Recent studies indicate that as many as three out of ten individuals who suffer from Rheumatoid Arthritis (RA), a serious and painful autoimmune disorder, have Restless Legs Syndrome (RLS) as well. In a 2013 article, “Restless Legs Syndrome as a Comorbidity in Rheumatoid Arthritis,” co-authors John A. Gjevre and Regina M. Taylor Gjevre of the Department of Medicine, University of Saskatchewan wrote:
“Rheumatoid arthritis (RA) is a multisystem disease with a complex immunologic pathophysiology. Likewise, sleep disorders can involve a complicated interplay between the neurologic pathways, immune system, and respiratory system. Recent studies have shown an elevated prevalence of sleep abnormalities in connective tissue disorders compared to the general population. Restless legs syndrome (RLS) may be present in up to 30% of RA patients. These findings may be related to cytokine release and other immunomodulatory responses. TNF-α levels relate to sleep physiology and anti-TNF-α therapy may improve sleep patterns. Most of the patients with this disorder can distinguish their RLS sensations from their arthritic symptoms. RLS is a common comorbidity seen with RA, and prompt recognition and treatment can improve patient quality of life.”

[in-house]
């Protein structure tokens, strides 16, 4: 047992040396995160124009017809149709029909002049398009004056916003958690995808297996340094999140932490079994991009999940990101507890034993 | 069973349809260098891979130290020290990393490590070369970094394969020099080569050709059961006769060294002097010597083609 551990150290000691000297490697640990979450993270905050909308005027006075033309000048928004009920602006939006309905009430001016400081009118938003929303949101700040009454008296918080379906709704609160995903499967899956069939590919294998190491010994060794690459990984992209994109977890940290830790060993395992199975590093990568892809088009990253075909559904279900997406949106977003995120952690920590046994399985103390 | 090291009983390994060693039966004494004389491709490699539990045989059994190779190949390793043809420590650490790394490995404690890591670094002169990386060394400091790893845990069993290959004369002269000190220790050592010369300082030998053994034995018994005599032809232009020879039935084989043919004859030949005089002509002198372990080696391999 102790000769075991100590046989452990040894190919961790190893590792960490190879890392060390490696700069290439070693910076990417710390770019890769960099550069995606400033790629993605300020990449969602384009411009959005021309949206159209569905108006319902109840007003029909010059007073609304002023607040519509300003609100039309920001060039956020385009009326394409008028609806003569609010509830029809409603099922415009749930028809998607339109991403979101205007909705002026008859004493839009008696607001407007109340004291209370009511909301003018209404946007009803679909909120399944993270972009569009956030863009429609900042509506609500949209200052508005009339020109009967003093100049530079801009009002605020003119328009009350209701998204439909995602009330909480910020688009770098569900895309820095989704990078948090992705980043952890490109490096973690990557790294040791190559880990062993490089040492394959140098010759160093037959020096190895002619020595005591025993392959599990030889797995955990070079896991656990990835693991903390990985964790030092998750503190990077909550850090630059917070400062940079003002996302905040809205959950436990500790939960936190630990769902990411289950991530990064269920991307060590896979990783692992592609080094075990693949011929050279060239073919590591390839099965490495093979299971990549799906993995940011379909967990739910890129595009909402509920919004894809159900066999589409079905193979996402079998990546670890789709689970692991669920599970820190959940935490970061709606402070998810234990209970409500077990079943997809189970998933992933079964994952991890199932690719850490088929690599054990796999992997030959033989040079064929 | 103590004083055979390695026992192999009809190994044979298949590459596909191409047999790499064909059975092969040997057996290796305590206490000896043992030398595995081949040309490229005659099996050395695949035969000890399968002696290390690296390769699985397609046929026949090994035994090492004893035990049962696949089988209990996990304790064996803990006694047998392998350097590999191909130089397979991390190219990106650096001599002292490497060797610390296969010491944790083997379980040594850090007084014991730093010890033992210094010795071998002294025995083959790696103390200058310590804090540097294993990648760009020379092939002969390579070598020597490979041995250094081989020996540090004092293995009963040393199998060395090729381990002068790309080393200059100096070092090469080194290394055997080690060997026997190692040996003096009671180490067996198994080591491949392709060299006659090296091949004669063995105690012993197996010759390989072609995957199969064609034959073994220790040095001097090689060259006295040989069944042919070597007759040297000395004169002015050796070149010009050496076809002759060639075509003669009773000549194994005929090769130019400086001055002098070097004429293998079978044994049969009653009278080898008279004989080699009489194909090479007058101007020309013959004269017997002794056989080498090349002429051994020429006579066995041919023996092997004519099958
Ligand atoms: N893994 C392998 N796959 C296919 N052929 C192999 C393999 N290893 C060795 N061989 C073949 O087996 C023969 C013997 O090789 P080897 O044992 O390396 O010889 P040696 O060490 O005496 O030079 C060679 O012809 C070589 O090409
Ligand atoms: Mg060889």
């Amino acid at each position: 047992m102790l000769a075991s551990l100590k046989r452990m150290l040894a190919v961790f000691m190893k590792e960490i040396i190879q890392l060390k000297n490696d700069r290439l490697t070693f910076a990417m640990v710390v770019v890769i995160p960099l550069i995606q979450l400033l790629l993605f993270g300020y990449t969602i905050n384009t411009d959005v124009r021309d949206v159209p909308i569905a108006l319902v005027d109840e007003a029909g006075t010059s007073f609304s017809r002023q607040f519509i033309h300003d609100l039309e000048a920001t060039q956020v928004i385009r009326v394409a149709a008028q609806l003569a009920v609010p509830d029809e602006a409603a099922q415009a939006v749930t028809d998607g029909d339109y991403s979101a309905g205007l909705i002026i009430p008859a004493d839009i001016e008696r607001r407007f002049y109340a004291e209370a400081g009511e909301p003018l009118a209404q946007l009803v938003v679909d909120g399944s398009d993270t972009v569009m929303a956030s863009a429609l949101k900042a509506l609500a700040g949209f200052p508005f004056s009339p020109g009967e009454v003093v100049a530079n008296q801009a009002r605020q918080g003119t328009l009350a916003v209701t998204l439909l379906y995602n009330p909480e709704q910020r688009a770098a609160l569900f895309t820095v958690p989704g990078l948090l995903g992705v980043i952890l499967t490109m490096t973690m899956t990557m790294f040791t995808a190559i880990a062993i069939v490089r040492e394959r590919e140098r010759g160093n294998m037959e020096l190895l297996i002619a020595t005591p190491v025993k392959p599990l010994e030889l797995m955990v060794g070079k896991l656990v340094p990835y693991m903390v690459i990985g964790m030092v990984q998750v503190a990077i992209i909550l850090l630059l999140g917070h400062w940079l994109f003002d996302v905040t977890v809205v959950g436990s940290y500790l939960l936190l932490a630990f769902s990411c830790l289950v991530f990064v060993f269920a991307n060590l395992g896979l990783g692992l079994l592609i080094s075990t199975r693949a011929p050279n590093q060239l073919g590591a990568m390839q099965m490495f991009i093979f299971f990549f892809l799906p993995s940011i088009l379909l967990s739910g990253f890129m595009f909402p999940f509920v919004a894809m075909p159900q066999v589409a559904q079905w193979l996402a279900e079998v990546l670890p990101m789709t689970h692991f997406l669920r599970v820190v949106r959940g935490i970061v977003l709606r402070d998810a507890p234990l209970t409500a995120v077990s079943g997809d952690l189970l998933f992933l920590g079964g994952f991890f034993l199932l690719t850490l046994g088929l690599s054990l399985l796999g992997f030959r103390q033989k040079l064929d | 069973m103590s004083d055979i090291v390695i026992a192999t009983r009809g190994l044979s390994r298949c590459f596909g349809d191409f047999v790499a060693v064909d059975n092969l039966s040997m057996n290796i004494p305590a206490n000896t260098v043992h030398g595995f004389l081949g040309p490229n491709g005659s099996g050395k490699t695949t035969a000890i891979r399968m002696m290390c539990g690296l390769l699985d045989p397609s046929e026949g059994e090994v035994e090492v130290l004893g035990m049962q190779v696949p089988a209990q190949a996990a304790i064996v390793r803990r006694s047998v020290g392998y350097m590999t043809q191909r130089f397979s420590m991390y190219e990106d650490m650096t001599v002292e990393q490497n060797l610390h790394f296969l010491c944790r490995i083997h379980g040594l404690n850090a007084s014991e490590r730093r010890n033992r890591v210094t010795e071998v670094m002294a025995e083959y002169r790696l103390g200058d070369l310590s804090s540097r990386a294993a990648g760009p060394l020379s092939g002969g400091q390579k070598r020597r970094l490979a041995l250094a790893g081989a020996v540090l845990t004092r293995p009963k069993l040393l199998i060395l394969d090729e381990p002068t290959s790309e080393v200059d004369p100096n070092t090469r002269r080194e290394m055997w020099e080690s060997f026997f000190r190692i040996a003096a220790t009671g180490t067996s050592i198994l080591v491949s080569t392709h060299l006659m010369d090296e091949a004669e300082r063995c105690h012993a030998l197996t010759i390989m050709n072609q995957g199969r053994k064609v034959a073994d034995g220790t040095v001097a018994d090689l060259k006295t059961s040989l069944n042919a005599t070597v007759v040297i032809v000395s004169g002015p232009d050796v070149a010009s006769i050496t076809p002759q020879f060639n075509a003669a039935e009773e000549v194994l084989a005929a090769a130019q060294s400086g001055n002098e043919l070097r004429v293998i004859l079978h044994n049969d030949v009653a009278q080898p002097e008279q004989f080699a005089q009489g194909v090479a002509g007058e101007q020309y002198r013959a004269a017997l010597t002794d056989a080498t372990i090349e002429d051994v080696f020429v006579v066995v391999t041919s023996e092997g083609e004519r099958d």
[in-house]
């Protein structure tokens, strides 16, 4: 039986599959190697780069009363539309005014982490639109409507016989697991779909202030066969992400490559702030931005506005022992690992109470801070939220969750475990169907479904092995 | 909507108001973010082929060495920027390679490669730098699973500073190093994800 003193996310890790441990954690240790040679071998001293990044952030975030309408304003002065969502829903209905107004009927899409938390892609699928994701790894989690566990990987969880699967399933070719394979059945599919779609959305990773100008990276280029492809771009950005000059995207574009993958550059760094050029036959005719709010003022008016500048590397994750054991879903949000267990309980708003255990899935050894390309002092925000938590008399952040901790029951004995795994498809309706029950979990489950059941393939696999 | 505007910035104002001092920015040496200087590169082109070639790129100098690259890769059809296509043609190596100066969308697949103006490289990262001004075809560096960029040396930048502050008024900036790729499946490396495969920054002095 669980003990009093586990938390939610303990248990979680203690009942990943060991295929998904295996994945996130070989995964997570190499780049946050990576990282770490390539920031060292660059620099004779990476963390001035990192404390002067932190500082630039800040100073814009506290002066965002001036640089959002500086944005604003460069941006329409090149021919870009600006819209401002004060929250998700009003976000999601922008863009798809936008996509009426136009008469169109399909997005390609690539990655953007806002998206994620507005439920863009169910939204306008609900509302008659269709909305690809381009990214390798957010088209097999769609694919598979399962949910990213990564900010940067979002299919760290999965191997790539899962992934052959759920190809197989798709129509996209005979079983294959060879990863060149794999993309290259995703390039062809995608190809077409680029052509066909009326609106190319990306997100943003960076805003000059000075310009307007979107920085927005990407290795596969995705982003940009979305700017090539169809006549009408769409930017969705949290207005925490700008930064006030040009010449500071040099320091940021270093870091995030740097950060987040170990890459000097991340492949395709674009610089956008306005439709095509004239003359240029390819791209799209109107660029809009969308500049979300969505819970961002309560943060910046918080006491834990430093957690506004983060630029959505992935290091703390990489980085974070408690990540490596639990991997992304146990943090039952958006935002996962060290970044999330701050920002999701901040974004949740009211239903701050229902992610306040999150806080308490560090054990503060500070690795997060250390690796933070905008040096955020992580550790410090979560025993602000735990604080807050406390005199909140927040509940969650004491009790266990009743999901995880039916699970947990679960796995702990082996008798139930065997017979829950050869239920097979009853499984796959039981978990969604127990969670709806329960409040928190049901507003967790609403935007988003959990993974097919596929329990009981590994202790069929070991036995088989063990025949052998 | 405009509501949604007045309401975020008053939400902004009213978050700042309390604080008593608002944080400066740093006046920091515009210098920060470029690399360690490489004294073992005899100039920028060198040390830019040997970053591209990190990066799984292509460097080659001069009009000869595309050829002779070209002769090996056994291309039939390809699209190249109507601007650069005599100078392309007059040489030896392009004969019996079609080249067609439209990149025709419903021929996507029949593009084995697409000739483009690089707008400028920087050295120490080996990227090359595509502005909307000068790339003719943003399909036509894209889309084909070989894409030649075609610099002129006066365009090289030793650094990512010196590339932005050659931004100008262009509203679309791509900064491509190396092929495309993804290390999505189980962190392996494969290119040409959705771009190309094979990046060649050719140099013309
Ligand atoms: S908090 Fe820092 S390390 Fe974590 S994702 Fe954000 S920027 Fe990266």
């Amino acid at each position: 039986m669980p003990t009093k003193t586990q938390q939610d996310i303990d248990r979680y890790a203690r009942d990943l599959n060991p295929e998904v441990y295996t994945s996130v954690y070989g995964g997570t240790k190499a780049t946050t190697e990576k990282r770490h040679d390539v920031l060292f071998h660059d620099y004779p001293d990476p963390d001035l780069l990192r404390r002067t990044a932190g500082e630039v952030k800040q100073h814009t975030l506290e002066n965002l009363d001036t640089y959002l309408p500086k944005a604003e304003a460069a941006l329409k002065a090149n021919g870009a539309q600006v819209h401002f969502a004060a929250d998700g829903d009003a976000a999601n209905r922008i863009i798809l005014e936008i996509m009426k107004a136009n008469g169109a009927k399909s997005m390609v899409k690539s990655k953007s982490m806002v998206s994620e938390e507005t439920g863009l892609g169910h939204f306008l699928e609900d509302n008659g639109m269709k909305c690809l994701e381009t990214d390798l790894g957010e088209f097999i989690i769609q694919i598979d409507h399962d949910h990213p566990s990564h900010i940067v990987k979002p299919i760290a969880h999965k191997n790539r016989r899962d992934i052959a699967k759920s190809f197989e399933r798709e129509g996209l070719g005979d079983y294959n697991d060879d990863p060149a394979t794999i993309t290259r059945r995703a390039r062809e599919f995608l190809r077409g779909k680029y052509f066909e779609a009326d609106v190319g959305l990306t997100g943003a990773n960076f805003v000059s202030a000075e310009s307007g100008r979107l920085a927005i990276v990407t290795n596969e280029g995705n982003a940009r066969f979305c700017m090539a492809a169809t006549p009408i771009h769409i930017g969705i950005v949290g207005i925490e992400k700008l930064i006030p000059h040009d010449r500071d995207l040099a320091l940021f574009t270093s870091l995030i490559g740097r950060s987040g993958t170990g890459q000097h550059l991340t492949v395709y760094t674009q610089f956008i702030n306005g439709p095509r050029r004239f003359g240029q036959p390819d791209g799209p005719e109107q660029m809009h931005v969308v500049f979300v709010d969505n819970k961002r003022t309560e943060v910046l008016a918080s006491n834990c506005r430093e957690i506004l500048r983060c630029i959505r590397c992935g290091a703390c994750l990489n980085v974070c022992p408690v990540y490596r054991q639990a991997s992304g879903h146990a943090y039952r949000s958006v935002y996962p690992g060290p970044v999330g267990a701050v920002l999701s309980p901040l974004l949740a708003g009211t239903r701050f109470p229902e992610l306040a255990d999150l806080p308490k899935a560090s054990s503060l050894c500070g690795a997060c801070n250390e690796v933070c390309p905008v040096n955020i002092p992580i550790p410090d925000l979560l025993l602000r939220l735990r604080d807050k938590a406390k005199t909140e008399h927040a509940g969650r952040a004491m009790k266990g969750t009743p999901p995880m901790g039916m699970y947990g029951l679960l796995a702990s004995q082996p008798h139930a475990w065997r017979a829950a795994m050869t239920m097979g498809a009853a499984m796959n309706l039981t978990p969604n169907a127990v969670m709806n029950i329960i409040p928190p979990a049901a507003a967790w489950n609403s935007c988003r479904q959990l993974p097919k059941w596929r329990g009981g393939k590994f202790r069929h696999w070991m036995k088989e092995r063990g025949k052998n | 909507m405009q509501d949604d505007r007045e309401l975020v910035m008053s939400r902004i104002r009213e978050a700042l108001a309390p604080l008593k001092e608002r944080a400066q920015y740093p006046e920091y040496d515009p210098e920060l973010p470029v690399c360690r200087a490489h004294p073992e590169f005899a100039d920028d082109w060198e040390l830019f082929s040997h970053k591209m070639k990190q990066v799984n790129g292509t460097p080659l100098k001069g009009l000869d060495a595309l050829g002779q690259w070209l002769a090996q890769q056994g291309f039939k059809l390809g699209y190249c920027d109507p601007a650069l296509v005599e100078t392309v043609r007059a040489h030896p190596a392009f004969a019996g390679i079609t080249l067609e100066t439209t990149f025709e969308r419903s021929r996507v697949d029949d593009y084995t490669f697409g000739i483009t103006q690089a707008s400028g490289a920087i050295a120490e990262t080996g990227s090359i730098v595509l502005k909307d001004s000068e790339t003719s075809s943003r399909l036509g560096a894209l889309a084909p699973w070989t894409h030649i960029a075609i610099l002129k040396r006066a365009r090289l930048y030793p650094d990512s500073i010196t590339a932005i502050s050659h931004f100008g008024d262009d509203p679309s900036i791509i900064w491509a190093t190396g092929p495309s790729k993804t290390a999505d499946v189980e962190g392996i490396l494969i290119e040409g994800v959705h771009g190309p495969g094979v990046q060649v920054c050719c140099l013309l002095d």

RLS is a common neurological/sleep disorder that causes uncomfortable or painful feelings, usually in a leg, but the symptoms can occur in another limb. These difficult symptoms, which include sensations of burning, tingling, crawling, pulling and tugging cause the sufferer to have an almost irresistible urge to move about in order to relieve the discomfort.
Other Conditions associated with RLS
(The following information comes from Penn State University’s Milton S. Hershey Medical Center)
PLMD (Periodic Limb Motion Disorder), often accompanies RLS. PLMF causes leg muscles to contract and jerk every 20-40 minutes during sleep. These movements may last less than a second or as long as 10 seconds. Approximately 80% of all RLS patients report PLMD. Conversely, only about a third of people with PLMD also report RLS symptoms.
- Osteoarthritis (degenerative joint disease). About three-quarters of patients with RLS also have osteoarthritis, a common condition affecting older adults.
- Varicose veins. Varicose veins occur in about 1 in 7 patients with RLS.
- Diabetes. People with type 2 diabetes may have higher rates of secondary RLS. Nerve pain (neuropathy) related to their diabetes cannot fully explain the higher rate of RLS.
- Hypothyroidism (a condition in which the thyroid gland does not make enough hormones)
- Fibromyalgia (chronic pain of unknown cause)
- Emphysema (a lung disease usually caused by smoking)
- Chronic alcoholism
- Sleep apnea (pauses in breathing during sleep) and snoring
- Chronic headaches
- Brain or spinal injuries
- Many muscle and nerve disorders.